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“My right? What right?” New Study Sheds Light on Women’s Unpaid Work in Egypt

“My right? What right?” New Study Sheds Light on Women’s Unpaid Work in Egypt

Women in al-Awna village in the Egyptian province of Assiout. Photo: Aswat Masriya
Women in al-Awna village in the Egyptian province of Assiout. Photo: Aswat Masriya

By Omnia Talal

Illiterate, poor and concentrated in Egypt’s south, or Upper Egypt, they mostly work at small projects or on agricultural land owned by their families: These are Egyptian women who carry out unpaid work and who constitute 46 percent of Egyptian women working for family-owned businesses, according to a study released in April.

Written by economic researcher Salwa Antari based on field research conducted by Nafissa Dessouky, the study, “Women’s unpaid work in the market: Working for the family,” shows that this figure has increased by 17 percentage points in the past 14 years.

Working for the family without pay constitutes the key form of women’s work in the informal sector in Egypt, Antari wrote in the study.

“They had no choice but accept this work, as a result of the prevailing culture that rejects the concept of women leaving their homes for paid work,” she added.

While women’s unpaid work in family-owned land or businesses grew from 29 percent in 1998 to 46.4 percent in 2012, the already small percentage of men’s unpaid work for the family decreased further, going down from 13.2 percent in 1998 to 7.4 percent in 2012.

The employer is the husband

The study, conducted by two Egyptian women researchers, shows that the phenomenon is primarily concentrated in Egypt’s south: 62 percent of women who carry out unpaid work for family-owned land and businesses are based in Upper Egypt, while 35.4 percent are in the northern provinces of the so-called lower Egypt. Only 1.9 percent of women working without pay for the family are in the capital, Cairo, as well as Alexandria and the Canal region.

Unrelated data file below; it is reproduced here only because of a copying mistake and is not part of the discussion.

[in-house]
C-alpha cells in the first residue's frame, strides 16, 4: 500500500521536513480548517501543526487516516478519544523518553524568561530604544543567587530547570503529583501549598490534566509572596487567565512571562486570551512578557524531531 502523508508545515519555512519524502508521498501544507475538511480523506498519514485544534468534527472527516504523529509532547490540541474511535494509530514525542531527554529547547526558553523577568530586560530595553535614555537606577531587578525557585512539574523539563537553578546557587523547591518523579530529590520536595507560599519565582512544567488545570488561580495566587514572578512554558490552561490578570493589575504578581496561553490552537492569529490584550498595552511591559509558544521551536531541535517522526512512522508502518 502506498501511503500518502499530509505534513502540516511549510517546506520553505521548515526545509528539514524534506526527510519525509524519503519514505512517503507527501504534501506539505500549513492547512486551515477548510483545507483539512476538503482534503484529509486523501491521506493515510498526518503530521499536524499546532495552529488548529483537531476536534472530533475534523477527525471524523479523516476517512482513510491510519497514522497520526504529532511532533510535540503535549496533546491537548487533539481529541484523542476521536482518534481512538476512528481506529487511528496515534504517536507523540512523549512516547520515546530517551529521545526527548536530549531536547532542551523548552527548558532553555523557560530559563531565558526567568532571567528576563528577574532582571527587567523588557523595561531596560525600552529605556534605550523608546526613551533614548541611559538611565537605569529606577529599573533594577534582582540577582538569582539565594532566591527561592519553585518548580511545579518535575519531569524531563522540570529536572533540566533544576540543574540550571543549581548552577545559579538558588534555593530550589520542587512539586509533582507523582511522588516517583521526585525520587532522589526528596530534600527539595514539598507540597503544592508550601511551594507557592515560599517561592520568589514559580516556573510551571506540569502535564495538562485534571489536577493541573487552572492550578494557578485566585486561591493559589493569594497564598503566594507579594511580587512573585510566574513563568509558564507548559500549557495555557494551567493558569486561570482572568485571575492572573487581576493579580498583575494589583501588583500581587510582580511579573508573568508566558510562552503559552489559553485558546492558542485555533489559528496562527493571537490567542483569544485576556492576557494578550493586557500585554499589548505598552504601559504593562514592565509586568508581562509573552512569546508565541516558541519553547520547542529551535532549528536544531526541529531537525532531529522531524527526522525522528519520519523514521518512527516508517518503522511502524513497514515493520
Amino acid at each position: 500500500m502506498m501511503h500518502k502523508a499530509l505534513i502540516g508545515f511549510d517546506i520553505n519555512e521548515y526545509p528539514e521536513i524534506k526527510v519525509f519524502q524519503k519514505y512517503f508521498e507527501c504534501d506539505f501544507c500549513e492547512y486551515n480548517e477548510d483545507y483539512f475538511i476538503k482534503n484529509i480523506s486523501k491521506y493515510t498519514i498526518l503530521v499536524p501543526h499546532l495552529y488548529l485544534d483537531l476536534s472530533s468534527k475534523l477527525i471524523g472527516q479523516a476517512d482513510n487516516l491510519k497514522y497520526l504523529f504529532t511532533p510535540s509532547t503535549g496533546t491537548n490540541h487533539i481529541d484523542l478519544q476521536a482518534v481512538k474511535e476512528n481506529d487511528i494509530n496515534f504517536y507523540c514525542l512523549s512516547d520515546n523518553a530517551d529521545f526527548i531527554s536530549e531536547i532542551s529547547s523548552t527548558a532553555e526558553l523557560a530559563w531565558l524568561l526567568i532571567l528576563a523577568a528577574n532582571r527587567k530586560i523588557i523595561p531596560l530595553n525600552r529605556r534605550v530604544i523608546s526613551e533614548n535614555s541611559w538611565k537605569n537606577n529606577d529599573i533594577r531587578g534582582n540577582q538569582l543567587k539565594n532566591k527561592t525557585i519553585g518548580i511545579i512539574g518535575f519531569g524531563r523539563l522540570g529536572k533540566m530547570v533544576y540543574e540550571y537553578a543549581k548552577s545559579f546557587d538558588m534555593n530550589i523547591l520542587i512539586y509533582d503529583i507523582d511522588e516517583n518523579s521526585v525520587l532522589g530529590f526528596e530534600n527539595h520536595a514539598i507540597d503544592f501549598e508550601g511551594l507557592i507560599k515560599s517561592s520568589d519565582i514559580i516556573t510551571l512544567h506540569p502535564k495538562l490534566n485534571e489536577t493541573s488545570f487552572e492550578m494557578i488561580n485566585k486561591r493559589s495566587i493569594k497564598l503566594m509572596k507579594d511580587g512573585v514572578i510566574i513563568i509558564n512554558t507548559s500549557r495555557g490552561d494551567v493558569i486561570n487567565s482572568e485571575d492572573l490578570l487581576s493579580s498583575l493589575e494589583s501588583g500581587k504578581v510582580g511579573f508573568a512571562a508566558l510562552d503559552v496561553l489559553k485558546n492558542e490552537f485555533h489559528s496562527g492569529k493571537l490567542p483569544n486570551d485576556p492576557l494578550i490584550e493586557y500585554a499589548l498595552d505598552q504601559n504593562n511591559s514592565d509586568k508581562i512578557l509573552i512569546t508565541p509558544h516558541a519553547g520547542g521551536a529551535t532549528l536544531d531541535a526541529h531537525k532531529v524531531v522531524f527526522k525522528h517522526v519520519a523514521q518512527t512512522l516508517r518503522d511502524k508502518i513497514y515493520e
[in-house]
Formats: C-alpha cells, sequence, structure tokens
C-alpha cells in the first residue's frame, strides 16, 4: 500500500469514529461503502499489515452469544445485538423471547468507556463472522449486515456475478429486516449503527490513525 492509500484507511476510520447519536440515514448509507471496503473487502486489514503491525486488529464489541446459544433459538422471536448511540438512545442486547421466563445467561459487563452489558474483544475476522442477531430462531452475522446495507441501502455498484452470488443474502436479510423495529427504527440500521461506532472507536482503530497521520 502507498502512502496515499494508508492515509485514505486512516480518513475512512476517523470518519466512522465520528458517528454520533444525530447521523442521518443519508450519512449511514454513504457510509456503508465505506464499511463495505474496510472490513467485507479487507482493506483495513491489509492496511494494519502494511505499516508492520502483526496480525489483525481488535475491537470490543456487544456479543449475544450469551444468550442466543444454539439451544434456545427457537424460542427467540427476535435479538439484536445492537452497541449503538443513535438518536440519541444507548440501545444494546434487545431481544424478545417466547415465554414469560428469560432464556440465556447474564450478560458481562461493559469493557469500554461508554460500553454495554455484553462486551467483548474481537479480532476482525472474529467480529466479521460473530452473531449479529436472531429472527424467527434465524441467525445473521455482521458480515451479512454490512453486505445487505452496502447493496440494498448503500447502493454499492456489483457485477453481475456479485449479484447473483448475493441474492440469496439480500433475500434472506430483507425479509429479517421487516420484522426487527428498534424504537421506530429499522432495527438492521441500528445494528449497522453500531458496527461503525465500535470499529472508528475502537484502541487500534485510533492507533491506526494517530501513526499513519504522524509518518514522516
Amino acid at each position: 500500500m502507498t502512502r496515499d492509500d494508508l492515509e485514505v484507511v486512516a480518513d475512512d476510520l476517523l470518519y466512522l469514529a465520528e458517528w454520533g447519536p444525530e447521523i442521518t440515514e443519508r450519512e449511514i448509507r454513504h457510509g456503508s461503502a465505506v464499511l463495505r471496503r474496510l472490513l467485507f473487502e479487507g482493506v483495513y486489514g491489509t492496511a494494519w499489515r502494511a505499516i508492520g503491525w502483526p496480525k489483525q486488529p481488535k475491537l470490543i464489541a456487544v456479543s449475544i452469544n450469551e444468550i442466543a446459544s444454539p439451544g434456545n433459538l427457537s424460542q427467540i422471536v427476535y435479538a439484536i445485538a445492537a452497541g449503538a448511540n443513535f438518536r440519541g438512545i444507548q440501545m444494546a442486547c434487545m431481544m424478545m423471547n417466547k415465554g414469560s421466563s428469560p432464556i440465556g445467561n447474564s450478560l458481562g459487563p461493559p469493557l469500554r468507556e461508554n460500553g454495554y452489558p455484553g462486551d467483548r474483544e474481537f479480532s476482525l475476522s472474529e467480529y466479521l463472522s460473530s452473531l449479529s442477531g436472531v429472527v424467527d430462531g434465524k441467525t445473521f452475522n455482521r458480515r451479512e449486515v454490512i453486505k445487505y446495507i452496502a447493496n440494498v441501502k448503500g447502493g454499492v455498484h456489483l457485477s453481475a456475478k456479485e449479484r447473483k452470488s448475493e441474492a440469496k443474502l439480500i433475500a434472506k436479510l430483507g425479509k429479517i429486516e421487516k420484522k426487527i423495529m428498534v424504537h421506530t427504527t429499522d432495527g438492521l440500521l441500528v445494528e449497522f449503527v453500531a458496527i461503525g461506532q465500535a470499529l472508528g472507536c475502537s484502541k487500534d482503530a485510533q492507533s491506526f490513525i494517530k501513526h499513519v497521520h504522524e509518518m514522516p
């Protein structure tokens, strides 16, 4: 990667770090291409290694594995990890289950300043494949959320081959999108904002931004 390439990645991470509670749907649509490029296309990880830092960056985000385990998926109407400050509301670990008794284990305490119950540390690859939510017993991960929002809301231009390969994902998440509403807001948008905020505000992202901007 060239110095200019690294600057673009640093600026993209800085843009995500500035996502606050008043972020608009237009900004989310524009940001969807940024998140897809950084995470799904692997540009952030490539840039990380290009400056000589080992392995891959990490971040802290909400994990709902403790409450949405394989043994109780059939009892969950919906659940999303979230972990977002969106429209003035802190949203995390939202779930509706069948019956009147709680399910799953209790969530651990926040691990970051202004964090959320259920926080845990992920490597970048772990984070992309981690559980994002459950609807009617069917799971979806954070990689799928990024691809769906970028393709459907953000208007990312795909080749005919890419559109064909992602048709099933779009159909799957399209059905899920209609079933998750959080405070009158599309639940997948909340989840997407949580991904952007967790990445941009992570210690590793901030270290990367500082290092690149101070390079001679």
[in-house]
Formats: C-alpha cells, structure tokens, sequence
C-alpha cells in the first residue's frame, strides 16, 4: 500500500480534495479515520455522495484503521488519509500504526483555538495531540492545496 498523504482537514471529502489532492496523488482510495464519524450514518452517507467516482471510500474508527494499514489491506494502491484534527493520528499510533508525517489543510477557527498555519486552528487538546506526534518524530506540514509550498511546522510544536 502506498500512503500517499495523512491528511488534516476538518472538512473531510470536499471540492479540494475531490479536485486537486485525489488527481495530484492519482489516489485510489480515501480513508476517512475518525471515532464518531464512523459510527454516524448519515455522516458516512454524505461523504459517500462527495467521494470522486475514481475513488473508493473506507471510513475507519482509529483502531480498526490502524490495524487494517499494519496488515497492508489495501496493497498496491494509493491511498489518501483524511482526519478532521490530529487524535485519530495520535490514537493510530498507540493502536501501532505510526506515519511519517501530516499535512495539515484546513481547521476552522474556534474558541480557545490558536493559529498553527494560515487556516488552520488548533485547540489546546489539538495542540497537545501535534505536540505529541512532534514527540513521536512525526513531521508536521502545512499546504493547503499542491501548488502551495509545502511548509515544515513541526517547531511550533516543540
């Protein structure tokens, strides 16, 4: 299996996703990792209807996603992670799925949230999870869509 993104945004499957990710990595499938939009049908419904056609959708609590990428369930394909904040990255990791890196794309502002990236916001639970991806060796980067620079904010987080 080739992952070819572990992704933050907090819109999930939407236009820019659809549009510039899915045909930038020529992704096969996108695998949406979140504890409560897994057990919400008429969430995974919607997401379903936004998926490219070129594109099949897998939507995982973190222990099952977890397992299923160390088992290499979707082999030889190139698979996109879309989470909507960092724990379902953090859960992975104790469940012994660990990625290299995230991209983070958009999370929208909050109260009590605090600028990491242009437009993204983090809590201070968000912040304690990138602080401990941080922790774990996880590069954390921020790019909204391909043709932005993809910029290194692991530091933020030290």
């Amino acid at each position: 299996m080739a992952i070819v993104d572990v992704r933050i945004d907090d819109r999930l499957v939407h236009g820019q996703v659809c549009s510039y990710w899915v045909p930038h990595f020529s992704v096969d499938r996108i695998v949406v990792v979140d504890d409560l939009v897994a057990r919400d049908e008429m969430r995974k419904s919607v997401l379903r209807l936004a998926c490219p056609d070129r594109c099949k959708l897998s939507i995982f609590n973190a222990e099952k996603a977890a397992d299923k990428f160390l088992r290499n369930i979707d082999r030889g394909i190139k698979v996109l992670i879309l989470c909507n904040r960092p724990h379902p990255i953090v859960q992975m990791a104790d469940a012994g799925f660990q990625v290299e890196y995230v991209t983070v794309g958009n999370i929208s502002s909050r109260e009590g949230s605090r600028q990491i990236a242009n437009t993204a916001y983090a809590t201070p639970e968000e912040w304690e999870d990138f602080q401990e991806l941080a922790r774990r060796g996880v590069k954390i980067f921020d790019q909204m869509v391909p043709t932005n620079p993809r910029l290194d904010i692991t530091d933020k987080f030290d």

Most of the women who work in family-owned businesses without pay are married and in the majority of cases, the employer is their husband.

The majority of them are also illiterate, regardless of whether they live in urban or rural provinces. The higher the degree of education Egyptian women have, the less likely they are to work at family-owned land or businesses without pay, the study found.

The nature of this work is primarily agricultural: 83.7 percent of those unpaid women work in farming, according to the study.

“Just another worker”

A woman working on family-owned land without pay is treated as “just another worker,” not a partner in the business. Only 2.2 percent of those women are required to supervise other workers’ work in urban provinces, while 1.1 percent have a supervisory role in rural provinces.

Furthermore, they suffer harsher working conditions compared to paid workers. Most of them work at night, after 7 p.m., and their work does not provide them with medical insurance or any medical services, the study further revealed.

Still a taboo: working outside home

The study noted that women’s paid work outside their homes is still considered unacceptable in rural areas in Egypt, with the exception of prestigious jobs such as civil service jobs and working for big organizations. Otherwise, women either work without pay in family-owned businesses or do not work at all.

Some of the women surveyed for the study found questions about their rights, dreams and future strange. Their answers were along the lines of “My right? What right?” They would shift to addressing their children’s rights. Only a small segment of them mentioned their own right to education, housing or working away from family-owned land or businesses.

This content is from: Aswat Masriya

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Aswat Masriya is a Thomson Reuters Foundation-sponsored website that covers Egypt's transition to democracy. en.aswatmasriya.com

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